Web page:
# Next Palindrome problem - PALIN

``````def nextPal(n):

n = str(int(n))
if (n=='9'): return 11
if(n=='99'): return 101
l = len(n)

if(l<2): return int(n)+1

if(int(n)<99):
if(int(n)>int(n)):
return n+n
nt = str(int(n)+1)
return nt+nt

h = l//2

if(l%2==0):
n1 = int(n[:h])
n2 = int(n[h:])

if(int(n[:h:-1])>n2):
return n[:h]+n[:h:-1]
nt = str(int(n[:h])+1)
return nt + nt[::-1]

n1 = n[:h]
m =  n[h]
n2 = n[h+1:]

if(int(n1[::-1])>int(n2)):
return n1 + m + n1[::-1]
nt = str(  int(n1+m) + 1  )
return nt + nt[:-1][::-1]

for _ in range(int(input().strip())):

print (nextPal(input().strip()))``````

While Python will convert any size valid string to integer, that’s a very slow way to handle this problem since it involves huge numbers of digits. Better to handle the whole process largely in strings, one character at a time (possibly converting that one character to int if needed).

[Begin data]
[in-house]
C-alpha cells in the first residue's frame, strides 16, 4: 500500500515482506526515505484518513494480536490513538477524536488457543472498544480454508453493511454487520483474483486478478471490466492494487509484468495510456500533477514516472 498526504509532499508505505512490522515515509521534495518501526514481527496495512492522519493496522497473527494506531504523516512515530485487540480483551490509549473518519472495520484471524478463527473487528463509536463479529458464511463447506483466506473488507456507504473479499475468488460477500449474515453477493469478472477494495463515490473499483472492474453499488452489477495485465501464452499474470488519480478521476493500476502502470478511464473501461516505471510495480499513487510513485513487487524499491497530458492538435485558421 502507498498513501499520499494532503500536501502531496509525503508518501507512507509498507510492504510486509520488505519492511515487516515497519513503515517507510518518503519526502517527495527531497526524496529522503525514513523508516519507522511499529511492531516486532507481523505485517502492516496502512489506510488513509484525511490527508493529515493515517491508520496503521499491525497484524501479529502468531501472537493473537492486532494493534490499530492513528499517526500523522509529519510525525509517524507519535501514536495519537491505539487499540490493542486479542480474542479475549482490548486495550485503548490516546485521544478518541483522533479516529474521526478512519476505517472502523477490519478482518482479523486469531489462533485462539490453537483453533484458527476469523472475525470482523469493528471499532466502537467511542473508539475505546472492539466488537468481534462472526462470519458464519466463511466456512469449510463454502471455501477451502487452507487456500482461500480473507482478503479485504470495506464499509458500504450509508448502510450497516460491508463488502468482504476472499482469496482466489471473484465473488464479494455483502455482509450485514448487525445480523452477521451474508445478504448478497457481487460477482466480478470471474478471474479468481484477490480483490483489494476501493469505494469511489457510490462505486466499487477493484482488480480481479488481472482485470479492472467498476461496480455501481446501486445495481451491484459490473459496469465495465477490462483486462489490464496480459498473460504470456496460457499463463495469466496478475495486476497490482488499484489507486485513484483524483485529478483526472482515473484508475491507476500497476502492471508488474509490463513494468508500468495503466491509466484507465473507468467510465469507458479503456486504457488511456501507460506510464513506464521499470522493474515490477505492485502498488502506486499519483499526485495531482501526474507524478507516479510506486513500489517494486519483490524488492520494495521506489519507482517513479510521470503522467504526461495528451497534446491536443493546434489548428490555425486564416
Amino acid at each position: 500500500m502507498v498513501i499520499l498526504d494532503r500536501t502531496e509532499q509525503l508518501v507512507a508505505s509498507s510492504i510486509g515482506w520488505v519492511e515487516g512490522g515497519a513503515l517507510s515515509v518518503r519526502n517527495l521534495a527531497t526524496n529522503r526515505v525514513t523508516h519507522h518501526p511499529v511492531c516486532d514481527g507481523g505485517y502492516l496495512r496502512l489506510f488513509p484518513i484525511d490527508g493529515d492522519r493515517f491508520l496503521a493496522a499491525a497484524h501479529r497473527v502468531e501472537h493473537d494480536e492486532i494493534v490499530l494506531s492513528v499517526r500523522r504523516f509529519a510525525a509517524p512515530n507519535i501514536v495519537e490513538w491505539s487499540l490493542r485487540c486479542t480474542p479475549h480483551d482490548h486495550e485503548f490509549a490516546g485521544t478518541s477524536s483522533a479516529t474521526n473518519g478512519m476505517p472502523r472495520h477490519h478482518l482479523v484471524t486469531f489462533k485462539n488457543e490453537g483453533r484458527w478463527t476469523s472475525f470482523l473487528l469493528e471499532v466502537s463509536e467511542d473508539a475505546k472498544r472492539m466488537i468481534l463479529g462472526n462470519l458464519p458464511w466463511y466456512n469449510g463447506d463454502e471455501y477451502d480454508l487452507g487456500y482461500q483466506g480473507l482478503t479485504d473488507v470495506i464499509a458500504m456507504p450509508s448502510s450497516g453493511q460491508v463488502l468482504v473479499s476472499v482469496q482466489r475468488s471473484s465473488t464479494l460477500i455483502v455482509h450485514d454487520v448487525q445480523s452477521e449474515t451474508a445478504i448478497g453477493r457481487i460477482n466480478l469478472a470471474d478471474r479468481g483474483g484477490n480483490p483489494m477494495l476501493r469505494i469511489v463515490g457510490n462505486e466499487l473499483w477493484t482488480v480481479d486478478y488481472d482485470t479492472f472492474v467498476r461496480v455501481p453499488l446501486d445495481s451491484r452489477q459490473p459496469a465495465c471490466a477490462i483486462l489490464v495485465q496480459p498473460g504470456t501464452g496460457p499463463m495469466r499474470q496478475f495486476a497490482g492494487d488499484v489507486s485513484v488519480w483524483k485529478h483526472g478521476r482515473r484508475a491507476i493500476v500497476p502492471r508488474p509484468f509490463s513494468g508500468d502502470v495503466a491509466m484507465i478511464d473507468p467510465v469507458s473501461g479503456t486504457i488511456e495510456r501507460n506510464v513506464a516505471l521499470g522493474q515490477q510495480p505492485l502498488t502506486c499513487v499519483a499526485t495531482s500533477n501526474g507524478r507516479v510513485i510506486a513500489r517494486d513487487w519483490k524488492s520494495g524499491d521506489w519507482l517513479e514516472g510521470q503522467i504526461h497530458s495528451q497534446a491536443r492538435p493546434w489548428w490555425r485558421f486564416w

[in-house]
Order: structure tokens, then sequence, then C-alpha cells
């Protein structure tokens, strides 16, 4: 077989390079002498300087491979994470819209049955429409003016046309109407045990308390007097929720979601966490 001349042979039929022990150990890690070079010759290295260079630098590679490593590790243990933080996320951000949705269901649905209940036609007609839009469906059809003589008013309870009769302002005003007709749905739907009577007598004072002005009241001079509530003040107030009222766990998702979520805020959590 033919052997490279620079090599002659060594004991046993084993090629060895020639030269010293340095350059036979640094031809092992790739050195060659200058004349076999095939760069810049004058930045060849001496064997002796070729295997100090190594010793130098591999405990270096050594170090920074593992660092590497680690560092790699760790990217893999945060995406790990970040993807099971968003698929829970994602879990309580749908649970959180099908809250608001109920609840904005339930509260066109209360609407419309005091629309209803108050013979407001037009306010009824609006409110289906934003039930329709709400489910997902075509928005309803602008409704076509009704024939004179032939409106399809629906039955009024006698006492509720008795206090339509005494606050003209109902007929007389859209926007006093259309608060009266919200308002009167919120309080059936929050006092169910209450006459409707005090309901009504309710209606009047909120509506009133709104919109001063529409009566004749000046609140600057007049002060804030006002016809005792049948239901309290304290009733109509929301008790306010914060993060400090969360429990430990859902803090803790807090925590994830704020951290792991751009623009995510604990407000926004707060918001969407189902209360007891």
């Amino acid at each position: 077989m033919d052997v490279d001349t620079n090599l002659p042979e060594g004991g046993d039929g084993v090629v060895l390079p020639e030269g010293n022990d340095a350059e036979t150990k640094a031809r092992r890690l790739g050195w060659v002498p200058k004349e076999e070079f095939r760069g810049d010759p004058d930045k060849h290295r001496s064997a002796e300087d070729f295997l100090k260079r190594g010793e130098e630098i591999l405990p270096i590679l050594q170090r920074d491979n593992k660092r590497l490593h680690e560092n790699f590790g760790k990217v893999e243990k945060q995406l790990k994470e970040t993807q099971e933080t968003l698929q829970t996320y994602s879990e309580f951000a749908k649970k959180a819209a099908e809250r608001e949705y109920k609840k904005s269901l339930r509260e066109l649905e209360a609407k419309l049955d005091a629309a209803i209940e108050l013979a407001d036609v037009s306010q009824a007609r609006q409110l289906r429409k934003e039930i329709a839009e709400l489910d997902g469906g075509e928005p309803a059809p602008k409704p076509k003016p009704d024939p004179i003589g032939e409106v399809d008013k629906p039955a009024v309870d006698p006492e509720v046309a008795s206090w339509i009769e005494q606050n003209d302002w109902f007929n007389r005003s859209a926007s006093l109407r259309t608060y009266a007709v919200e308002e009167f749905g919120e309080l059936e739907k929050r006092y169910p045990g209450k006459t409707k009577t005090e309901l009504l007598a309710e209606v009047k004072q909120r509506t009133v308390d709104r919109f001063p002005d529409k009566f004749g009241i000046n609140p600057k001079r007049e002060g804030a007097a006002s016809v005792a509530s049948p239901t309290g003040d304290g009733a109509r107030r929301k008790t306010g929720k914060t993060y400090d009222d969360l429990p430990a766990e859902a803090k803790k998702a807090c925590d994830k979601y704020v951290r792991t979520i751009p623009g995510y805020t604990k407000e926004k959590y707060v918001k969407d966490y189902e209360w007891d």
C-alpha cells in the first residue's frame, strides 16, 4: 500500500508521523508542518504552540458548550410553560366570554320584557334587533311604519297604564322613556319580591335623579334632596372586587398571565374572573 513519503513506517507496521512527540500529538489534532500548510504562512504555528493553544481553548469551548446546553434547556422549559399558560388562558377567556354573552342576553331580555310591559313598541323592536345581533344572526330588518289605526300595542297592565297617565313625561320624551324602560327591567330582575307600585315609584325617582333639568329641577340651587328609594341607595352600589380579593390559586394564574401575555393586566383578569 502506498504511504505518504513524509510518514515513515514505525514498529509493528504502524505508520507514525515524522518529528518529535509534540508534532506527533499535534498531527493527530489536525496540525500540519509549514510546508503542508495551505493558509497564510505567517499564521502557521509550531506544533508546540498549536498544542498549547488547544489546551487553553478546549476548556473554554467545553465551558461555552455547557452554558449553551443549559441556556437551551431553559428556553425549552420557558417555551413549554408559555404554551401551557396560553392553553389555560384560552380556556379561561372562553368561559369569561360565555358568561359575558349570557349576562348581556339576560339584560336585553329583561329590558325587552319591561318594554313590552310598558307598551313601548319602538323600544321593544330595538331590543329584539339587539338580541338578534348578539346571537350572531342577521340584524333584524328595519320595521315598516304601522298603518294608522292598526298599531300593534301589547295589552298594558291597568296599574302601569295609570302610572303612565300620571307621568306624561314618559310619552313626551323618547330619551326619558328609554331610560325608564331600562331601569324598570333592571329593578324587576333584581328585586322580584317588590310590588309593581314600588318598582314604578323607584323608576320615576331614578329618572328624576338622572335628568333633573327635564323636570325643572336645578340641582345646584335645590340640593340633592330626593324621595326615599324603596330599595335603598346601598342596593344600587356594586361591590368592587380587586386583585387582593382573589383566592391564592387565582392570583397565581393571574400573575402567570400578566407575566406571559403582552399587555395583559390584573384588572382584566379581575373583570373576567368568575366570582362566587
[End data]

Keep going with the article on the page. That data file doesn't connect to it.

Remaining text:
So: don’t convert the input, just use it as a string immediately. You can discard surrounding whitespace with .strip() Length of 1 will probably need to be handled much as you do here.

Then keep the middle character aside for odd-length string and check the start and end parts of the string to see if the start half needs incrementing or whether the reversed start is good enough to get the next palindrome. If you need to increment, first option is the middle character if any, then increment the start character by character, taking care of the all-nines case if appropriate.

1 Like

#include <bits/stdc++.h>
using namespace std;
#define ll long long int

void solve(){
ll a1,i,flag = 0;
cin>>a1;
a1++;
vector a;
while(a1){
a.push_back(a1%10);
a1 /=10;
}
reverse(a.begin(),a.end());
for(i = 0; i<(a.size()/2); i++){
if(flag == 1)
a[a.size()-i-2]++;
flag = 0;
while(a[i]>a[a.size()-i-1])
a[a.size()-i-1]++;
while(a[i]<a[a.size()-i-1]){
a[a.size()-i-1]–;
flag = 1;
}

``````}
ll num = 0;
for(i = 0; i<a.size(); i++)
num = num*10 + a[i];
cout<<num<<endl;
``````

}

int main() {